Why Work?: The Perceptions of a "real Job" and the Rhetoric of Work Through the Ages

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Why Work explores the contemporary cultural construction of work, beginning with the expression, "A Real Job." This volume examines "work" in the writings of Aristotle, Plato, Confucius, St. Benedict, Adam Smith, Karl Marx, Booker T. Washington, W.E.B. Du Bois, Mother Jones, Emma Goldman, Emile Durkheim, Max Weber, Frederick Winslow Taylor, and Mary Parker Follett to answer the question, "Can the concept of work be divorced from the thinker's past?" A final chapter re-examines the core issue in light of the vary concept of "work" and ask one more time "why work?" This work is a result of an Honors seminar at Purdue University.
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About the author

Robin P. Clair is a Professor of Communication at Purdue University. Clair is an award-winning author and researcher, as well as a nationally invited lecturer, who speaks on a variety of organizational communication topics. Stephanie Bell, earned a B.A. in Communications from Purdue University and is a Senior Administrative Assistant for Urban Programming at the Center for Special Concerns, University of Notre Dame. Stephanie Mathes, B.A. in Communications from Purdue University currently serves as the Community Relations Assistant for the Indianapolis Colts. Kyle J. Hackbarth, B.A. in Communications from Purdue University is currently serving in the United States Army, in Baghdad, Iraq as a Forward Observer. Megan McConnell, B.A. in Communications and Political Science from Purdue University.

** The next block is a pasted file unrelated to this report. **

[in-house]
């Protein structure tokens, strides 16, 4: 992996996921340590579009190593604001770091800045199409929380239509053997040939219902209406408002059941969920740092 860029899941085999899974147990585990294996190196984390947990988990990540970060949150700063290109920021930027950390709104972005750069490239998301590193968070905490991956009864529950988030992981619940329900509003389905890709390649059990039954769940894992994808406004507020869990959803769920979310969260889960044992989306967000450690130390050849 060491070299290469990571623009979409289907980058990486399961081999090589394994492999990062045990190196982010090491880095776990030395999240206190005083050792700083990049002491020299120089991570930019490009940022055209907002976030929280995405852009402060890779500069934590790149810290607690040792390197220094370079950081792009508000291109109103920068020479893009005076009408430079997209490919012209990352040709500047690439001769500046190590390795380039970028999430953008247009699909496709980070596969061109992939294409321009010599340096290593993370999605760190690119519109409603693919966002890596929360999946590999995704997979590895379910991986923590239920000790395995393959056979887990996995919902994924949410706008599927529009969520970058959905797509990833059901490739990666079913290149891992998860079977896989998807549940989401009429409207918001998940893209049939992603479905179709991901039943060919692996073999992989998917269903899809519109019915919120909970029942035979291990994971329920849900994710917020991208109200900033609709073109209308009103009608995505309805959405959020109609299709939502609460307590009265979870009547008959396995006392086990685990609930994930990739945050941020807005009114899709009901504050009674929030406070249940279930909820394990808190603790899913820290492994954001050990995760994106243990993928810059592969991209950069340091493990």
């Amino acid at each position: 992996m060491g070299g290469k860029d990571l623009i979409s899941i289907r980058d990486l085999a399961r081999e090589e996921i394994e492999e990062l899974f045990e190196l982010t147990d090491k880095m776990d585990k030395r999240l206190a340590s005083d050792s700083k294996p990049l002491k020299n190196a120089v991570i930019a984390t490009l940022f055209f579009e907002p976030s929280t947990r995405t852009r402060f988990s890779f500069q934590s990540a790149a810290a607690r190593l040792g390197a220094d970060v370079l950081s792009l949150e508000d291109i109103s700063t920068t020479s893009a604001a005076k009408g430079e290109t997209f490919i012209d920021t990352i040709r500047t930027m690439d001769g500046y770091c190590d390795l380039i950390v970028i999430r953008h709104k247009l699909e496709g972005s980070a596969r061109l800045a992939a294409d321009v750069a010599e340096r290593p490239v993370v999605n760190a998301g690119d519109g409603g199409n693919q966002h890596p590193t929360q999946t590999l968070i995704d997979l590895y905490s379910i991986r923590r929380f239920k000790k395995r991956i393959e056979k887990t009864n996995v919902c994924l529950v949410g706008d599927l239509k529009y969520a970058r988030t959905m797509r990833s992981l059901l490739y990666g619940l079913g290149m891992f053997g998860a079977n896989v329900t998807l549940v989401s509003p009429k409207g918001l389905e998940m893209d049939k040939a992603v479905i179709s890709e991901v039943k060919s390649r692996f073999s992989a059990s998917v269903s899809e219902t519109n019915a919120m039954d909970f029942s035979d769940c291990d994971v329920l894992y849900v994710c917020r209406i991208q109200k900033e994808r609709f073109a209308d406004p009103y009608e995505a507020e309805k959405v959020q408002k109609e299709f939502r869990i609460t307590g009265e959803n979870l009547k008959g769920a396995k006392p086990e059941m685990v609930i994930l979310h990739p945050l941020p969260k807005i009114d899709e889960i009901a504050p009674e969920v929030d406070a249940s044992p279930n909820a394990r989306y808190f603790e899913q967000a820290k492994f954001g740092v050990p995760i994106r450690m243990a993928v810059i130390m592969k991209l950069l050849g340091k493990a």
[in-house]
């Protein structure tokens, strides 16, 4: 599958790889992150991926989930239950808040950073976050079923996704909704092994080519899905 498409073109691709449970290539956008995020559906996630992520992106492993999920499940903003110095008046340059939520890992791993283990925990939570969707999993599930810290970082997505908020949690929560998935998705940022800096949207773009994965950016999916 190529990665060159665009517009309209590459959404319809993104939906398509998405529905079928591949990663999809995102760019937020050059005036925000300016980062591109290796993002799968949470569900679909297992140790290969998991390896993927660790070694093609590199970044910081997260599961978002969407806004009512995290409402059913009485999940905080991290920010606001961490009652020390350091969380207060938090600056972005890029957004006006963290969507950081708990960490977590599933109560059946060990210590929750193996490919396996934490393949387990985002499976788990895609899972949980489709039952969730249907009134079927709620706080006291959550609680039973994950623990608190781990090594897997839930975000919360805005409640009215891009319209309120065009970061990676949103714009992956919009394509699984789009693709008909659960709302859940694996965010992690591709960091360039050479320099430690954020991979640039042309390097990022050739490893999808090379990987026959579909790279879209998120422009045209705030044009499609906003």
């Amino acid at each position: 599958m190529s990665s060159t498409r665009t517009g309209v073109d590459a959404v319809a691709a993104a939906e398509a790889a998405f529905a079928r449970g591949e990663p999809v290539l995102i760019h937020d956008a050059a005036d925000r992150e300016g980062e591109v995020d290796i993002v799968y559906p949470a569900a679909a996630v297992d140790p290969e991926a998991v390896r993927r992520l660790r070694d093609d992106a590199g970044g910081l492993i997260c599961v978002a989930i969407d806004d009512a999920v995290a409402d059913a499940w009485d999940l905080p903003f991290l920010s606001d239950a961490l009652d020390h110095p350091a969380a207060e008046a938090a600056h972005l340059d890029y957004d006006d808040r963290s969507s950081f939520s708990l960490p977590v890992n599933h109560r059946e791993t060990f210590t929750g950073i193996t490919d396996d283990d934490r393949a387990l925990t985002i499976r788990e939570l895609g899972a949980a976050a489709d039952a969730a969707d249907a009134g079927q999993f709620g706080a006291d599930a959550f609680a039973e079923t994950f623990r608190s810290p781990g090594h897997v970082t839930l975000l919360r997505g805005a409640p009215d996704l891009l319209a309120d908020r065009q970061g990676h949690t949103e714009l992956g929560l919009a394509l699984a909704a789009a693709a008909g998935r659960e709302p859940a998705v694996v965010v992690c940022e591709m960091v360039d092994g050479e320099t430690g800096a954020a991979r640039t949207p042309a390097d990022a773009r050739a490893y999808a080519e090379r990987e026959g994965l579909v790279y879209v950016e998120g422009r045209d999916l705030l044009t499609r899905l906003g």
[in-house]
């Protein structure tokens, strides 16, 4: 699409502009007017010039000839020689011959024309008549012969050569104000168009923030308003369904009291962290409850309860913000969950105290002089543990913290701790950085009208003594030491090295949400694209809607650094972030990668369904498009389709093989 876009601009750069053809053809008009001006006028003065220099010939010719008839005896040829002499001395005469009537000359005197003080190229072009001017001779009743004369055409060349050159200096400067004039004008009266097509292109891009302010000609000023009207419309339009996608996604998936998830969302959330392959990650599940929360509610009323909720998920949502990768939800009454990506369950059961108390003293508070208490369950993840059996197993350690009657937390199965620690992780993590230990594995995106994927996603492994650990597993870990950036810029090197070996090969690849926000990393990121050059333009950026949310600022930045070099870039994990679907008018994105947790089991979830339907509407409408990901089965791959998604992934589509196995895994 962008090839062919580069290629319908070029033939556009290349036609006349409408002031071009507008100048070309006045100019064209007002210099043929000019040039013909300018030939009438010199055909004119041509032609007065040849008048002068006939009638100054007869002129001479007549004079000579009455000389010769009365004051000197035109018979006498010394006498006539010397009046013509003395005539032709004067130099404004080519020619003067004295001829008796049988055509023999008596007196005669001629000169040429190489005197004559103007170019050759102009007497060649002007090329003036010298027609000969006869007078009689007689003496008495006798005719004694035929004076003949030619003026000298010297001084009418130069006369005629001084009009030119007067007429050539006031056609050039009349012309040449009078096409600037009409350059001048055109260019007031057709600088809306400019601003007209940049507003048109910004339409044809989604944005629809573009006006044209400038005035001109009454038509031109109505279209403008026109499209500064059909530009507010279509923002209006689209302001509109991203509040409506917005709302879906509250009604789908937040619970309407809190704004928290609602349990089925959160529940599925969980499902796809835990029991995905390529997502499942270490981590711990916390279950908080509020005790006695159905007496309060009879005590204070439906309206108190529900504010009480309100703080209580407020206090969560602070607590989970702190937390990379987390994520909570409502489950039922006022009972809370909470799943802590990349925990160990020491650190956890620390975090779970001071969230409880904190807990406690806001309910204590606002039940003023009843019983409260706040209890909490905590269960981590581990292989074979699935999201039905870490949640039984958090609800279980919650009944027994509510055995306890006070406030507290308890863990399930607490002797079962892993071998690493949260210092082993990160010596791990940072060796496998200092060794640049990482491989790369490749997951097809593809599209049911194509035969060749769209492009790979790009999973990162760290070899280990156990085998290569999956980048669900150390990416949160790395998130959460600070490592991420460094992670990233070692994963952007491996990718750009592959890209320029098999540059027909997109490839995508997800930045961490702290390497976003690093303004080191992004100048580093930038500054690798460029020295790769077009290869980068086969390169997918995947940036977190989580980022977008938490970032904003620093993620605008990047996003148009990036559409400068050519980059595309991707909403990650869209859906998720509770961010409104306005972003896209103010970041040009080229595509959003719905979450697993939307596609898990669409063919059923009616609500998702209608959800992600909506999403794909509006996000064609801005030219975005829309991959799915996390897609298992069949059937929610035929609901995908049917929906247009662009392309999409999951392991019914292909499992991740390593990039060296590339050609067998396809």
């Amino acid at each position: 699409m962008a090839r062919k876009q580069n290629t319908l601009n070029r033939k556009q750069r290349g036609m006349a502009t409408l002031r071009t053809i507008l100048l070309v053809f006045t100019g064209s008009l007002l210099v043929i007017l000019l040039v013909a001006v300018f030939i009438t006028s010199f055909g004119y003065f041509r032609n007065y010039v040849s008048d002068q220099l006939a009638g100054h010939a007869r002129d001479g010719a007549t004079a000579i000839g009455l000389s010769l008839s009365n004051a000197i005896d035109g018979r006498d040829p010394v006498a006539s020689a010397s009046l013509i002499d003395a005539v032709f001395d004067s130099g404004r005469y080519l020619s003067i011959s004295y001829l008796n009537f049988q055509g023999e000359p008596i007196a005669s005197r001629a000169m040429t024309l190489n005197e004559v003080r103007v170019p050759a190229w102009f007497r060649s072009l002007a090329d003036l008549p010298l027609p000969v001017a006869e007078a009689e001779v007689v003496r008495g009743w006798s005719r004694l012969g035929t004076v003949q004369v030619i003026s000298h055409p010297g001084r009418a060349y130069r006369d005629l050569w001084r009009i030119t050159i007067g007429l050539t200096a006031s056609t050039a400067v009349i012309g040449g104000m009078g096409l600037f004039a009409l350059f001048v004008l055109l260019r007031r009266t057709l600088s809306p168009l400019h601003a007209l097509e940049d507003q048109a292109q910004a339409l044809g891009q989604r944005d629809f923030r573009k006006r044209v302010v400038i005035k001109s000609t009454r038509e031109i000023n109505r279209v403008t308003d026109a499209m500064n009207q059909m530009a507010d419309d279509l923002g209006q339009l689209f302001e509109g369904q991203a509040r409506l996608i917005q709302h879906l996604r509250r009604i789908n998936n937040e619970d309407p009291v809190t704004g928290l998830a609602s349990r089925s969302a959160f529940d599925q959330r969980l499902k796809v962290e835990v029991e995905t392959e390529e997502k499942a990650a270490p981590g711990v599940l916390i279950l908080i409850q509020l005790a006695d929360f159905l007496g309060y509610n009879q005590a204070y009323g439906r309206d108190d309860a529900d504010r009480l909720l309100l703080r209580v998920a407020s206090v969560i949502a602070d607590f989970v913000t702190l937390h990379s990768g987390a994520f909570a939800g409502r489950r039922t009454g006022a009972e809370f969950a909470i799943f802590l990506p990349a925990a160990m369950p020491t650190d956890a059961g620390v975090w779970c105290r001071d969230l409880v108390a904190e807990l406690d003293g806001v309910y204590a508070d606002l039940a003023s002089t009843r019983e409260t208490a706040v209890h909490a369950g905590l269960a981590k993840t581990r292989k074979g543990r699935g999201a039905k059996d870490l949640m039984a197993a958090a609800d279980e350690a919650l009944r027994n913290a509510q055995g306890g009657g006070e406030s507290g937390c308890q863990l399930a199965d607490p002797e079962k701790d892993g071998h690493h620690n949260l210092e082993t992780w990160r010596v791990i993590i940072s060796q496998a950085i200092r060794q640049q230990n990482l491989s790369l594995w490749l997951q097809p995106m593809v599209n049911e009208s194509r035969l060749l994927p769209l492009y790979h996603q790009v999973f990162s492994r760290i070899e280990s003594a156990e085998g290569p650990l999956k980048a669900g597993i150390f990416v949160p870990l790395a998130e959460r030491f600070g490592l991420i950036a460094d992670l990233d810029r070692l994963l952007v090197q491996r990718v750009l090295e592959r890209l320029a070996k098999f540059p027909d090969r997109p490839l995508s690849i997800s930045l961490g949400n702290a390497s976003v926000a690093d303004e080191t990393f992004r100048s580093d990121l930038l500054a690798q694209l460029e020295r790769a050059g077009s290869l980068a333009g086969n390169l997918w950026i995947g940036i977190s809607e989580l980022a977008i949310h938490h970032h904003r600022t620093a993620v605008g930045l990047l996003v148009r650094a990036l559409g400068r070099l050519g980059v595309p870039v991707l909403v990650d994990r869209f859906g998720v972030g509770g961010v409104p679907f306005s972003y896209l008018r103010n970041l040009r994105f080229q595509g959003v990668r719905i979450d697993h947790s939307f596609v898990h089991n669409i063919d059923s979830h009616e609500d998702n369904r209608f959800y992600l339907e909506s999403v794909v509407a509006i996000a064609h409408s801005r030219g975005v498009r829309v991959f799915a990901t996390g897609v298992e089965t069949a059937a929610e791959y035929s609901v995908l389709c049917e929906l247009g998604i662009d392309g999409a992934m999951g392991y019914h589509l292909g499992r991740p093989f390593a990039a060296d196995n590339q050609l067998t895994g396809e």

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Additional Information

Publisher
Purdue University Press
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Published on
Dec 31, 2008
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Pages
196
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ISBN
9781557534545
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Language
English
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Genres
Business & Economics / Labor
History / General
Political Science / General
Political Science / Labor & Industrial Relations
Social Science / General
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Content Protection
This content is DRM protected.
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"I recommend a book by Professor Williams, it is really worth a read, it's called White Working Class." -- Vice President Joe Biden on Pod Save America

An Amazon Best Business and Leadership book of 2017

Around the world, populist movements are gaining traction among the white working class. Meanwhile, members of the professional elite—journalists, managers, and establishment politicians--are on the outside looking in, left to argue over the reasons. In White Working Class, Joan C. Williams, described as having "something approaching rock star status" by the New York Times, explains why so much of the elite's analysis of the white working class is misguided, rooted in class cluelessness.